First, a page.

In December 2008, violinist Yuan-Qing Yu’s 5-year-old son was diagnosed with leukemia. What followed were months of helping her child deal with the intense treatments, and endless trips back and forth to Lurie Children’s Hospital, then Children’s Memorial Hospital.
“During the three years of treatment, I went through a very dark period. When I finally felt emotionally strong again, I wanted to be useful and give back,” Yu says. “Instead of being consumed by something negative, I wanted to do something positive.”
That’s when Yu and her friends formed a chamber music ensemble that would play music in hospitals, as a way to lift the spirits of other patients and their caregivers who were going through similar struggles.
Yu’s fellow musicians — clarinetist J. Lawrie Bloom (a cancer survivor himself), cellist Kenneth Olsen, and pianist Winston Choi — founded Civitas in 2011. The group decided that giving back to the community in this way would be a core part of its mission.
In fact, the members chose the name Civitas — which means “citizenship” in Latin — to reflect their passion for using music as a way to impart shared responsibilities in the community.
Since the group formed, they have performed more than 20 concerts at Lurie Children’s Hospital, sometimes on the oncology floor for the children undergoing cancer treatment, and other times in the Crown Sky Garden for anyone who wishes to take a moment to listen to the music. The ensemble also frequently performs at the Family Life Center, where the programs are broadcasted live through the in-house television system.
Yu says Lurie Children’s Hospital has great facilities to help the children cope with their time in the hospital, such as video games, art projects and more. But parents do not have as many opportunities to find distraction from the stress and to help them get through the long stretches of waiting in the hospital.
That’s why Yu thinks bringing music to the hospital is a great way of helping both the children and their parents cope. “If the parents and the kids sit down together to listen, they have shared experience through music,” she says. “For them, it’s a brief moment of escape from what they have to face.”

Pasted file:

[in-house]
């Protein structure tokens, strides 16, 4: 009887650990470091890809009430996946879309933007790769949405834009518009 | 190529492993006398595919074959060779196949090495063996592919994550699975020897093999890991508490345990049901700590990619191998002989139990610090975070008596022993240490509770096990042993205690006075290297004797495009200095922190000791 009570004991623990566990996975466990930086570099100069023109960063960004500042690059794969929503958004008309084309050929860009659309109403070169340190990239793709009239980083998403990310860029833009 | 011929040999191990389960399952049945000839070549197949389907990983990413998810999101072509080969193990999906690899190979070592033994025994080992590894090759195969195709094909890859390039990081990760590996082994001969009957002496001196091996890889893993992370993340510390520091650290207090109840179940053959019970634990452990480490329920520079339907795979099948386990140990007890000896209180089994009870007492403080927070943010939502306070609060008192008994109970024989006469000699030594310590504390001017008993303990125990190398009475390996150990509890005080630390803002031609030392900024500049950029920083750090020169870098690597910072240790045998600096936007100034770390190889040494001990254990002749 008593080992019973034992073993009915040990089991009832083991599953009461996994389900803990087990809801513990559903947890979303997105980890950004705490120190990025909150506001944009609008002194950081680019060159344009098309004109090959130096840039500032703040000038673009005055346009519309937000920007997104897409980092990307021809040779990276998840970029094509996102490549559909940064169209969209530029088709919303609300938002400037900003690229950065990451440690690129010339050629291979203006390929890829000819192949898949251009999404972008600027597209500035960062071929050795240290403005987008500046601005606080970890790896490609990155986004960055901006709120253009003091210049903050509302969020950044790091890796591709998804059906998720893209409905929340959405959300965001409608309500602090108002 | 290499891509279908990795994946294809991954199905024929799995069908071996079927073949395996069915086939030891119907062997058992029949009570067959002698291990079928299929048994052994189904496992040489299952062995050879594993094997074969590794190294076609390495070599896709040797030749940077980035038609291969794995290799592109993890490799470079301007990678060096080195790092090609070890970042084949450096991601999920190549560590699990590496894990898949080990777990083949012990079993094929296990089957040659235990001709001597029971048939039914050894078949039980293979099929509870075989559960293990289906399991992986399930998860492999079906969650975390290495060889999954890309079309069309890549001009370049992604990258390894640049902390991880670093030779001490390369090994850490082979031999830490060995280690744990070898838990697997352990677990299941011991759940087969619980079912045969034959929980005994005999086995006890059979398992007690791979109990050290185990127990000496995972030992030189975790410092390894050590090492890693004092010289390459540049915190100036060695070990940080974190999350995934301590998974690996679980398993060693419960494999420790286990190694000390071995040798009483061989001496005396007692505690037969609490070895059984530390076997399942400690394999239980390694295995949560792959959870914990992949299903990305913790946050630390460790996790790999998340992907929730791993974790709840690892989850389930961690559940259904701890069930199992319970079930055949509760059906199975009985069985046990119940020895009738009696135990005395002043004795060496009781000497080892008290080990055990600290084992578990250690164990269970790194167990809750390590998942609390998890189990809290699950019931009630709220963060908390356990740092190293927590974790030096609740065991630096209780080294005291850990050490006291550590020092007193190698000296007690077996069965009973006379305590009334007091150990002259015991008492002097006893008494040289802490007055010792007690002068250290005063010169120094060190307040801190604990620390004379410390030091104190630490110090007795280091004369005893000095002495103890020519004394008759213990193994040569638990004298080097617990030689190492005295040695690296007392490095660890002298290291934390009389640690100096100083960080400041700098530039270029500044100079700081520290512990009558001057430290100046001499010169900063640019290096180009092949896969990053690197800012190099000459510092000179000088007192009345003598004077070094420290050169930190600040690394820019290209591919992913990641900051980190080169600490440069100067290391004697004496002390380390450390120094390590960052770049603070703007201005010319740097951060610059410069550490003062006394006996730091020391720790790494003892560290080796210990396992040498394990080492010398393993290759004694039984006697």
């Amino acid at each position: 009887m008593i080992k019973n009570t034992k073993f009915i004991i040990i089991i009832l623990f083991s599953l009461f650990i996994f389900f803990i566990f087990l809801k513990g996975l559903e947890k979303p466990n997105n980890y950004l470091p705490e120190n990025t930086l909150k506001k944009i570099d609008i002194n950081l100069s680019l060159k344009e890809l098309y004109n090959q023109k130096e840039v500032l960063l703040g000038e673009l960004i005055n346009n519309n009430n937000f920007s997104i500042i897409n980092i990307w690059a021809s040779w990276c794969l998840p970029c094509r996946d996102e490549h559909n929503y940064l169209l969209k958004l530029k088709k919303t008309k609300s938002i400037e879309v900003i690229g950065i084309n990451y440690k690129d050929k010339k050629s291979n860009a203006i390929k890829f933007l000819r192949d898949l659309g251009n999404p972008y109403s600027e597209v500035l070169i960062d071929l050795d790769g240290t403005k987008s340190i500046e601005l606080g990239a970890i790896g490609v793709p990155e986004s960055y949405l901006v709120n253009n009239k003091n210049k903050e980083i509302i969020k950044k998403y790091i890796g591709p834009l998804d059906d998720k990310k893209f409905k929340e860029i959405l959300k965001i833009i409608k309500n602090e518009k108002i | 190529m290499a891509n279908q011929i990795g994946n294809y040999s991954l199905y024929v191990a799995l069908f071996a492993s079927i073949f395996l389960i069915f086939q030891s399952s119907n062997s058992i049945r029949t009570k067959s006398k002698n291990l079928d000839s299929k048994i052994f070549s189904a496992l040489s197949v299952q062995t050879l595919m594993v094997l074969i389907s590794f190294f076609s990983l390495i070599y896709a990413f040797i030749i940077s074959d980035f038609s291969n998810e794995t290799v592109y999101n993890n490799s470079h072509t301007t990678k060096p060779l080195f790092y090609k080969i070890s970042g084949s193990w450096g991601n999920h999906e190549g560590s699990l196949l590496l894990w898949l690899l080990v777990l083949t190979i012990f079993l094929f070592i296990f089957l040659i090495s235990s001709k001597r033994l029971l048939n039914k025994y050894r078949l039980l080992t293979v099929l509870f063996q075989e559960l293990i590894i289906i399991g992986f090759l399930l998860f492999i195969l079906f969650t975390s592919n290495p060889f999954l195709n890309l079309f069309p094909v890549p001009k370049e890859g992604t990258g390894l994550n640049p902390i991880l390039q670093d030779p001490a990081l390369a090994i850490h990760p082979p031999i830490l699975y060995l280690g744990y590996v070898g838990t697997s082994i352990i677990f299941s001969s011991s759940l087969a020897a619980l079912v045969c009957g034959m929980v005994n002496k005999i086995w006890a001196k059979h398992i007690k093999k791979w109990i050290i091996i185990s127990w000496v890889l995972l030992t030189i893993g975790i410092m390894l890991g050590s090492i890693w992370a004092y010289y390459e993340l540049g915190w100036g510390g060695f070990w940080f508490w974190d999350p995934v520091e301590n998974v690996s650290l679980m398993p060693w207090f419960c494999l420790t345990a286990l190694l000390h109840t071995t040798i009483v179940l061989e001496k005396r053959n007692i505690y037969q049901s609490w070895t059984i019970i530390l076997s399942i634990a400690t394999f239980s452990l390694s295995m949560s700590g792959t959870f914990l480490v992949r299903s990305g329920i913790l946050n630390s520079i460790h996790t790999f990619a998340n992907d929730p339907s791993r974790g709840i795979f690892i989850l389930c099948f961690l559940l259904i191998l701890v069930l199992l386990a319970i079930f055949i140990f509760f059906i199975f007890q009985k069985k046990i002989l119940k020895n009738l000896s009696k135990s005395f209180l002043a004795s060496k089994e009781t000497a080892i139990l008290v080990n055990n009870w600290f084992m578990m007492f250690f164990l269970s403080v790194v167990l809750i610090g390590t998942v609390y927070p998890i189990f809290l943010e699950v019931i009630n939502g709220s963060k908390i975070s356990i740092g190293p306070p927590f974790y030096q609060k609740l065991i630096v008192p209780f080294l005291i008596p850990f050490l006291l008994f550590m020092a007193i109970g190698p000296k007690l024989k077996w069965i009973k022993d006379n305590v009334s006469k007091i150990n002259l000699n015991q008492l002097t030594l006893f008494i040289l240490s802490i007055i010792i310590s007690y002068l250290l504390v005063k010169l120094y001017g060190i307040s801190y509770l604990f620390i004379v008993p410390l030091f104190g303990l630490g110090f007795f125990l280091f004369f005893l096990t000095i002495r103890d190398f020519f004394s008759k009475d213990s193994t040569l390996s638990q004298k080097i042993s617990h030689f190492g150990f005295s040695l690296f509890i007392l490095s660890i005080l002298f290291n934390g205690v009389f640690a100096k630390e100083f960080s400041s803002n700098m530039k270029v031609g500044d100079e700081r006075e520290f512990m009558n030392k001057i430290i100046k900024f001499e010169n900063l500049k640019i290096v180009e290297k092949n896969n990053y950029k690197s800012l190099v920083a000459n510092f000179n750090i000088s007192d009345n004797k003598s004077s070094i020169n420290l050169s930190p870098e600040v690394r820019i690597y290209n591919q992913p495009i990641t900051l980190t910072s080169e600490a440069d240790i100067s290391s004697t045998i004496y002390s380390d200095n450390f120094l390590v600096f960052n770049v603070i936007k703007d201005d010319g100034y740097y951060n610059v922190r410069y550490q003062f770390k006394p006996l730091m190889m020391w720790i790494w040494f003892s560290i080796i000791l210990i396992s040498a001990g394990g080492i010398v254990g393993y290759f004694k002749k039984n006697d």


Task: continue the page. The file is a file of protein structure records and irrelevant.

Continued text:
Also, sometimes classical music can give parents the opportunity to reflect and get in touch with some of their emotions. Yu remembers one woman who listened to Civitas’ concert and wept the entire time. “I think she wanted to have that moment without having to talk,” Yu says.
This year, Civitas has decided to broaden its reach by offering free concerts in retirement communities and other health care facilities.
On May 11, Civitas performed a concert for residents of The Breakers at Edgewater Beach, a senior living facility in Chicago. The group performed excerpts from Schubert’s Piano Trio No. 2 in E-Flat Major, Glinka’s Trio Pathetique, Mucyznski’s Fantasy Trio, and Rabl’s Quartet in E-Flat, and then they answered questions from the audience.
Many of the residents, some of whom were confined to wheelchairs or used walkers to get around, clapped vigorously and yelled out “Bravo!” after each piece. “Many cannot go out to the symphony anymore. We want to be able to bring classical music to them,” Yu says.
On May 12, Yu and Olsen performed at Lurie Children’s Hospital with the fellows from the Civic Orchestra of Chicago, where they performed selections from Mozart’s Oboe Quartet, Mozart’s Horn Quartet and a piece called “Tunji and the Giant.”
On May 22, Civitas is scheduled to perform a third outreach concert at 7 p.m. at the Ronald McDonald House, located at 211 E. Grand Ave. in Chicago. The Ronald McDonald House offers housing for families whose children are admitted at Lurie Children’s Hospital and who live too far away to commute daily to and from their homes.
“After they have been taking care of their kids, they can come back to rest and have for a moment for themselves,” Yu explains.